On 26 December 2018, media reported that the border crossings at Zalambessa/Serha and Rama/Ksadika were „closed“. A closer look revealed that there had been no actual closure, but Eritrea had unilaterally introduced new regulations which initially made it difficult for Ethiopians to cross. Eritrea apparently demanded a „support letter of the federal government“ or other documents which were difficult to obtain. This new situation diminished the number of border crossers, but there was no full closure. In Ethiopia, the rumour went that it was an Eritrean measure to prevent the arrival of Ethiopian party tourists for New Year’s eve.

Since 26 December 2018, however, Ethiopian cars are not allowed into Eritrea anymore, and restrictions apply on the import of goods. On 16 January 2019, Eritrea and Ethiopia announced the establishment of commercial checkpoints at all four open border crossings.

Crossing the border as a foreigner

De facto, foreigners are still not allowed to cross the land border. There has been no official declaration of that, but that is mainly because so far the border crossings are largely unregulated and there are no proper immigration and custom facilities in place. Regarding the potential crossing of foreigners, so far (as of 21 January 2019) the following information is known:

  • There are no immigration or customs checks at the border. On the Eritrean side, the military is in charge of checks. They are not able to process foreign documents or visa, not even to stamp passports.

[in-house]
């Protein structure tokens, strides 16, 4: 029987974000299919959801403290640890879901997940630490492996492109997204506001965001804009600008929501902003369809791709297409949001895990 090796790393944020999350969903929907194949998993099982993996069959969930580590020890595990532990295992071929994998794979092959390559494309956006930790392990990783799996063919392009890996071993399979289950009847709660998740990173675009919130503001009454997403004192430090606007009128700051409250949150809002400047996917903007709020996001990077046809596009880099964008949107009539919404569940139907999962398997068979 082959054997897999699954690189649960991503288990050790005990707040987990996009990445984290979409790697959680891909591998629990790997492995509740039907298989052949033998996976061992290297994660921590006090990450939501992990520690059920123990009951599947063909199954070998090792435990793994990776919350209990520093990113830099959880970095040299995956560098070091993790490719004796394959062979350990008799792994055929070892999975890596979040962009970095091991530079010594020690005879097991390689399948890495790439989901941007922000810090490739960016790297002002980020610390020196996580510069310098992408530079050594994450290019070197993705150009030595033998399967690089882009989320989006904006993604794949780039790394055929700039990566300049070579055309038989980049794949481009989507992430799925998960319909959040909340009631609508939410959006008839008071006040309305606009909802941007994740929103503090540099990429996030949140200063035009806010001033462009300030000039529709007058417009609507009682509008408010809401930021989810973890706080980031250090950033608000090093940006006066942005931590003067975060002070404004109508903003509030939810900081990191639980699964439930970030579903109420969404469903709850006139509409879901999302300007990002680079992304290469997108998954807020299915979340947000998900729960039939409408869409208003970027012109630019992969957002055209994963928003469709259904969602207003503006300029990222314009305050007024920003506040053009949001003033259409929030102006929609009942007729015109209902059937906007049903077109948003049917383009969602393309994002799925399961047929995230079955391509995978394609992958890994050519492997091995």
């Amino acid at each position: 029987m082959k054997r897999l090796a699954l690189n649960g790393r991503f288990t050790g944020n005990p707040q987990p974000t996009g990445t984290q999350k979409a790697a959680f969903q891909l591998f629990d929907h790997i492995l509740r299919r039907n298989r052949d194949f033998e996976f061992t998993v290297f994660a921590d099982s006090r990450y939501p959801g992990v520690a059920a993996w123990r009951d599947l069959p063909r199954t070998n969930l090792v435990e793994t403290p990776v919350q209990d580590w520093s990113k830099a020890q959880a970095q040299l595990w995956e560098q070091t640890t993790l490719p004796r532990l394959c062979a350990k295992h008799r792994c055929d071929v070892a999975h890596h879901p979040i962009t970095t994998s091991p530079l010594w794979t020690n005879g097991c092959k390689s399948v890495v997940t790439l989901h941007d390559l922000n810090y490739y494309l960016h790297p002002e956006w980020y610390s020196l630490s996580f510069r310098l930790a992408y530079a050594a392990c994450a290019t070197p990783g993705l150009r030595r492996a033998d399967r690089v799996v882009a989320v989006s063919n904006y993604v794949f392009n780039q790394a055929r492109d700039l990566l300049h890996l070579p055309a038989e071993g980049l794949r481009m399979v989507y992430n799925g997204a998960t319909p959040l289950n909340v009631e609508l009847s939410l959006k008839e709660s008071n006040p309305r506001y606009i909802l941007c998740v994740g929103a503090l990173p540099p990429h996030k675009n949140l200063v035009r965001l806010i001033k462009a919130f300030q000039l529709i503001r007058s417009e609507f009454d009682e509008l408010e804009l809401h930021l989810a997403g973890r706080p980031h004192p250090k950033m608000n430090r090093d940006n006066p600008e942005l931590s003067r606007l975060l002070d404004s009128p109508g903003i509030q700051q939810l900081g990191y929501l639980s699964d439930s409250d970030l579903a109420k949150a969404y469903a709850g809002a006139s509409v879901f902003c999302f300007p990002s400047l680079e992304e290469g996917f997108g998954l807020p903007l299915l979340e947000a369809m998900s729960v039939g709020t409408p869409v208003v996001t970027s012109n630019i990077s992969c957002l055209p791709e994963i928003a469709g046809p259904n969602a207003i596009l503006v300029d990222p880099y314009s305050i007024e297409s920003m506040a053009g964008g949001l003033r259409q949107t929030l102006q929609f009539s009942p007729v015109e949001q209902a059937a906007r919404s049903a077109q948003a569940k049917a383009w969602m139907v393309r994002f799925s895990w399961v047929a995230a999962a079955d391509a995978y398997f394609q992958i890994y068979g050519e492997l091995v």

• On the Ethiopian side, there are no systematic checks. Presumably, foreigners would be able to pass unhindered. In any case, however, they would not be able to get exit stamps in their passports – which upon return to Ethiopia could be interpreted as an illegal exit.
  • In Eritrea, foreigners need a travel permit for all trips outside of a 25 km perimeter around the capital, Asmara. These permits are issued exclusively in Asmara. A couple of years ago, tourists have been able to enter Eritrea by land from Sudan and then to travel on without a permit to Asmara. There have been no recent reports about the issue.
  • Travel permits are usually not issued to tourists for the area around Assab, and for the Southeastern border area (Gash-Barka). Therefore, trying to cross at Humera/Omhajer or Bure would be unwise.
  • The Eritrean embassy in Addis Ababa and the Ethiopian embassy in Asmara are operative.
  • A group of foreigners who have tried to cross in January 2019 – having visas of both countries – succeeded in leaving Ethiopia, but were pushed back by the Eritrean military.

What we don’t know yet:

  • It is not known whether any procedures regarding the treatment of foreigners at the Eritrean-Ethiopian border crossings are in place – most probably not yet.
  • Theoretically, there is a possibility to legalize the entry into the new country post facto, i.e. by getting the entry stamp in a nearby city or the capital. I did so once in Moldova after entering the country through Transnistria, a de facto state not controlled by the central government. There is no information, however, if such a solution is possible in Ethiopia and Eritrea.
  • It is unclear whether it is possible to travel from the border to Asmara without a travel permit, or if such a permit can be obtained somehow from abroad.
  • It is unclear whether the above-mentioned embassies issue visas to foreigners.

Any information on these open questions is much appreciated.